Now after they had left, an angel of the Lord appeared to Joseph in a dream and said, ‘Get up, take the child and his mother, and flee to Egypt, and remain there until I tell you; for Herod is about to search for the child, to destroy him.’ Then Joseph got up, took the child and his mother by night, and went to Egypt, and remained there until the death of Herod.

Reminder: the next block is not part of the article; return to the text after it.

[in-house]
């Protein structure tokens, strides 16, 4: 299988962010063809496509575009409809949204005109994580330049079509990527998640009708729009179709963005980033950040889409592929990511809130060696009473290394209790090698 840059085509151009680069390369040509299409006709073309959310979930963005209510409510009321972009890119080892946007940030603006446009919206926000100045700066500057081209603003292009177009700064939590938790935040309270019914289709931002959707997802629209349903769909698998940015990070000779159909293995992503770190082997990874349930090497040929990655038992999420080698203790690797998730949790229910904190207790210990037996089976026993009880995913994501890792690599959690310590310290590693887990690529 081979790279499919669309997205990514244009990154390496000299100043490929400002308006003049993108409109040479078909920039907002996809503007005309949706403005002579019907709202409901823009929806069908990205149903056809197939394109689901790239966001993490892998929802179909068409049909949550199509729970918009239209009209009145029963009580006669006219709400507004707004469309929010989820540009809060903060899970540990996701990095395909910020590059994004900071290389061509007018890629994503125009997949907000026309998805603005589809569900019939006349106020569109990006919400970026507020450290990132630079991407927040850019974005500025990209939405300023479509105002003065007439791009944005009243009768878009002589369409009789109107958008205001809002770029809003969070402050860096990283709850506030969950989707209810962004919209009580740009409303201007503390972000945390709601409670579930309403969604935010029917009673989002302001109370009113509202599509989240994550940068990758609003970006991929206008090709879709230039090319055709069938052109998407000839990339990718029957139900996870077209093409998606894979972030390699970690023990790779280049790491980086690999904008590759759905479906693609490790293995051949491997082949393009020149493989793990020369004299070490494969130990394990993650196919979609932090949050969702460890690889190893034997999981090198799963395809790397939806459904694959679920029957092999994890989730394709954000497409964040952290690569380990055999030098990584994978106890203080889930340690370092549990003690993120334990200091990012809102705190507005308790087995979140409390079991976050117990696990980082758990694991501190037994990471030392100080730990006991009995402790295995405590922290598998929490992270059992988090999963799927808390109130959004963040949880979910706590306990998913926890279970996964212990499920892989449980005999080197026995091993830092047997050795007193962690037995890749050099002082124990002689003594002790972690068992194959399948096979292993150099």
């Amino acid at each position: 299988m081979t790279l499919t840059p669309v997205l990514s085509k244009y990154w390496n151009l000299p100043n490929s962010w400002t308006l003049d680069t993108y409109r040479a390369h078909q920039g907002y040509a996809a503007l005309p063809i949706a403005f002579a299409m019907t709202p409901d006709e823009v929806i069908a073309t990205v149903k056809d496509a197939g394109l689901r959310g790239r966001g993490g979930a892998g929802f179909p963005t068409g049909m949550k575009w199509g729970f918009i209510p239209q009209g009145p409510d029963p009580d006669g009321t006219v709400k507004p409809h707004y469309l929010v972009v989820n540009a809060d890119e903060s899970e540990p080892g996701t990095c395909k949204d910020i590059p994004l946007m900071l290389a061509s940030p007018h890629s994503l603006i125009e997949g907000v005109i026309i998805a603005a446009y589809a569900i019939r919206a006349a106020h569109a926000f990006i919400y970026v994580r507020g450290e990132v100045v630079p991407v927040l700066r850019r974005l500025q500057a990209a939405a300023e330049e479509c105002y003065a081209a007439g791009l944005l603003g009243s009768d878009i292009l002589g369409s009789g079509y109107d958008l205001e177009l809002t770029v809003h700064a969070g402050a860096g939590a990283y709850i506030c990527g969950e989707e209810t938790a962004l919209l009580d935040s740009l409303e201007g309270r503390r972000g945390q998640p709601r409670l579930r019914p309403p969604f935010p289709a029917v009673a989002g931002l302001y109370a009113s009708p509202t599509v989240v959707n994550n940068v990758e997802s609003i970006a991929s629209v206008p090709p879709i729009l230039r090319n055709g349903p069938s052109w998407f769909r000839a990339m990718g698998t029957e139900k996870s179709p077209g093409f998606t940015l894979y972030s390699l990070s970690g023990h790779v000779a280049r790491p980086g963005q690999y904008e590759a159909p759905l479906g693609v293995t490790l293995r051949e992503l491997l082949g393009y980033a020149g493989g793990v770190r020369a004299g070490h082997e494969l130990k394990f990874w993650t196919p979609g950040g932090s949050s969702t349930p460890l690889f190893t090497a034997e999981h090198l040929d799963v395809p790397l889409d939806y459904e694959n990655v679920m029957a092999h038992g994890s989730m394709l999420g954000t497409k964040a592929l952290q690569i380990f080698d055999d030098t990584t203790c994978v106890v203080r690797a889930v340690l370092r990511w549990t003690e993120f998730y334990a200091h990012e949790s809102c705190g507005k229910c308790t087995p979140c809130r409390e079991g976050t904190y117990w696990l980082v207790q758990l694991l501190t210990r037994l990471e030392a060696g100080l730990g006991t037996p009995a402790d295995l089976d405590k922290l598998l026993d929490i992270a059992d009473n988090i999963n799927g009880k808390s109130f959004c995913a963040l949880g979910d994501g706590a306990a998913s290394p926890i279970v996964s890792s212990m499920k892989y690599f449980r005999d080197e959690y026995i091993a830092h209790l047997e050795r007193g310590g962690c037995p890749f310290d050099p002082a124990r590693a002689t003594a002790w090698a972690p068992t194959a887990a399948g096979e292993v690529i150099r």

These are important verses, though never more than at a time like this. Get up, take the child and his mother, and flee to Egypt, for in his madness for power Herod is about to do something appalling. “When Herod saw that he had been tricked by the wise men”—that they had not returned to tell him where this child was to be found—“he was infuriated, and he sent and killed all the children in and around Bethlehem who were two years old or under, according to the time that he had learned from the wise men.” (Mt 12:16) For the sake of my throne, kill them all. As Malcolm Guite observes, “The story of Herod’s jealous rage and the massacre of the innocents would be too appalling to hear were we not called up to contemplate it almost every day in the news. What Herod did then is still being done across the world by tyrants who would sooner kill innocent people than lose their grip on power.”